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Coffee Cupping with Stumptown Coffee Roasters

Stumptown Cupping
Coffee cupping at Stumptown Coffee Roasters

Last month I spent a long weekend in the undisputed coffee capital of America -- Seattle. Even though I missed the US Coffee Championships by a few days, I still had plenty of opportunities to geek out a little over the region's amazing coffee culture. I typically make up the tea-focused half of Team Caffeine here at the Cambridge shop, but that doesn't mean I don't love coffee, and after sampling the brews of some small, local roasters I was thrilled to stop by the Seattle hub of a Formaggio Kitchen favorite -- Portland-Oregon-based Stumptown Coffee Roasters.

Stumptown has been a major driver of the third-wave craft coffee movement across the U.S. -- that push to relate coffee to the world of wine, bringing single origin terroir, small batch fresh roasting and grower-roaster relationships to the fore of coffee consumption. Stumptown is a massive player in U.S. specialty coffee, and for good reason. Their success has allowed them to develop robust systems for consistency and quality across production. We get our Stumptown coffees from their Brooklyn roastery, but they also have roasteries in Los Angeles, Seattle, and back home in Portland.

Serendipitously, I arrived at their Seattle roastery and cafe just in time for it's weekly coffee cupping -- my first formal coffee tasting, and a free chance to taste through four of Stumptown's most popular single origin coffees! We tasted four coffees: Ethiopia Yirgacheffe Chelbessa, Peru Churupampa, Indonesia Sulawesi Toaco Toraja, and Rwanda Huye Mountain.

Cuppings follow an internationally agreed upon structure (or so I was told by the Turkish baristas I met who were in town for the US Coffee Championships!). It's a four step process, with each step done three separate times to make sure you fully experience the flavor.

First you grind enough of each coffee for three small cups and smell the "dry fragrance." The scent of the grinds won't typically be as strong as notes you get in brewed coffee, but it gives you a good foundation as your brain starts building a profile of each one.

Next you pour hot water over the grinds and smell the "wet fragrance" as it steeps (pardon my tea parlance), in this case for ~4 minutes. The wet fragrance should be stronger than the dry fragrance. For me, while the grinds mostly smelled like coffee, the wet fragrance is where I really started to notice the difference between citrus, floral, and earthy notes. These aromas are important because they blend with the taste-receptor reactions on your tongue to create the full flavor experience of the coffee when you drink it.

As the coffee brews, a foamy layer of coffee grinds forms on the top of the cup, something I immediately recognize from my use of a French press at home. This layer traps aromatic compounds released from the beans as they brew, and using a spoon to gently break the surface gives you an explosion of aromas unique to each coffee. This is where many of the coffee's strongest notes come out.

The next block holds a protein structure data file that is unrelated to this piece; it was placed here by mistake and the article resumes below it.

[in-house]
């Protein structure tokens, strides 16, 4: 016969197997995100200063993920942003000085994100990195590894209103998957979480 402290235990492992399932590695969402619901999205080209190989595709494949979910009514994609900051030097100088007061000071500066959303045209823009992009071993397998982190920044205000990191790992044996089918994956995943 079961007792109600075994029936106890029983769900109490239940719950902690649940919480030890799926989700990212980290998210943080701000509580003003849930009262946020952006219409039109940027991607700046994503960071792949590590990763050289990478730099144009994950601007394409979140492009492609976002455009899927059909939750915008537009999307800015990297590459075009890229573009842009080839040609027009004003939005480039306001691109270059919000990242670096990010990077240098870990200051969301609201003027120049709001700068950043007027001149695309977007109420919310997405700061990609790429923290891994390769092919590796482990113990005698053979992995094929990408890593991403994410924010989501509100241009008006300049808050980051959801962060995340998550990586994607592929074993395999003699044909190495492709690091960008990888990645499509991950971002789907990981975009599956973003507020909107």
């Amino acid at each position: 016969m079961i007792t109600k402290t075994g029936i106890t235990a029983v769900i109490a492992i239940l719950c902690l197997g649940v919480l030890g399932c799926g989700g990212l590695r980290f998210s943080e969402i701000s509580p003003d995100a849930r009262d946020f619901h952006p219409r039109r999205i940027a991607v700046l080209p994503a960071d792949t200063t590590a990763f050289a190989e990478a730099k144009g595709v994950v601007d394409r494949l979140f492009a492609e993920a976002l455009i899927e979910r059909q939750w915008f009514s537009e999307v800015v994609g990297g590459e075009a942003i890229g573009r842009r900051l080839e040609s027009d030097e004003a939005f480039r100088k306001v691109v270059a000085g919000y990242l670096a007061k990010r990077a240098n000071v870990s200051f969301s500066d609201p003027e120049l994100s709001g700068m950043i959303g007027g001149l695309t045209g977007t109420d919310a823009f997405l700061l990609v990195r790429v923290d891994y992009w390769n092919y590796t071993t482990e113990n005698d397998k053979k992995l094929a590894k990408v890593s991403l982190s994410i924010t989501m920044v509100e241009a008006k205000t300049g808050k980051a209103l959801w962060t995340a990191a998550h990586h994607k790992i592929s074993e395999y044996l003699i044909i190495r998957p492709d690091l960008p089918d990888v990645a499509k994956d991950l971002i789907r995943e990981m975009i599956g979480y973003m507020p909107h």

Stumptown Cupping Part 2
Left: A view of the layer of grinds trapping aromatic compounds beneath the surface; Right: After breaking the layer on the surface, going back through and tasting each coffee. Note the three cups per varietal! Be sure to taste every cup to give yourself a fuller experience of each coffee.

Finally, after carefully observing all these layers of aroma, it's time to taste! Typically you only taste one tiny spoonful at a time. As is often the case with wine (and with tea), tasting coffee is all about the slurp. Aerating the liquid in your mouth releases more aromas and flavors, so slurping off the spoon is an important step. Also like wine, most tasters spit their sip out, giving you a little more aeration and helping make sure the liquid hits all parts of your tongue so you don't miss any flavors.

In general, Latin American coffees are said to be more evenly balanced and more chocolaty, Indonesian coffees, which are typically only half washed during post harvest processing, have more earthy fermenty notes, and East African coffees (made where coffee was originally cultivated) are the most light, citrusy, and floral -- sometimes almost tea like -- with jasmine, bergamot, or muscatel. I found those distinctions to be pretty true, and maybe it's just because I'm easily influenced, but I really could taste many of the notes on Stumptown's flavor-profile cards (hibiscus vs. lemon, milk chocolate vs. vanilla, etc. etc.).

If you don't feel like orchestrating your own cupping, here in the Boston area you can hit up two other popular Formaggio Kitchen coffee roasters, George Howell Coffee (whose coffee we brew in house) and Counter Culture for one of their weekly cuppings!

Rob Campbell is a culinary adventurer, world traveler, science geek, and also Tea Buyer at Formaggio Kitchen Cambridge.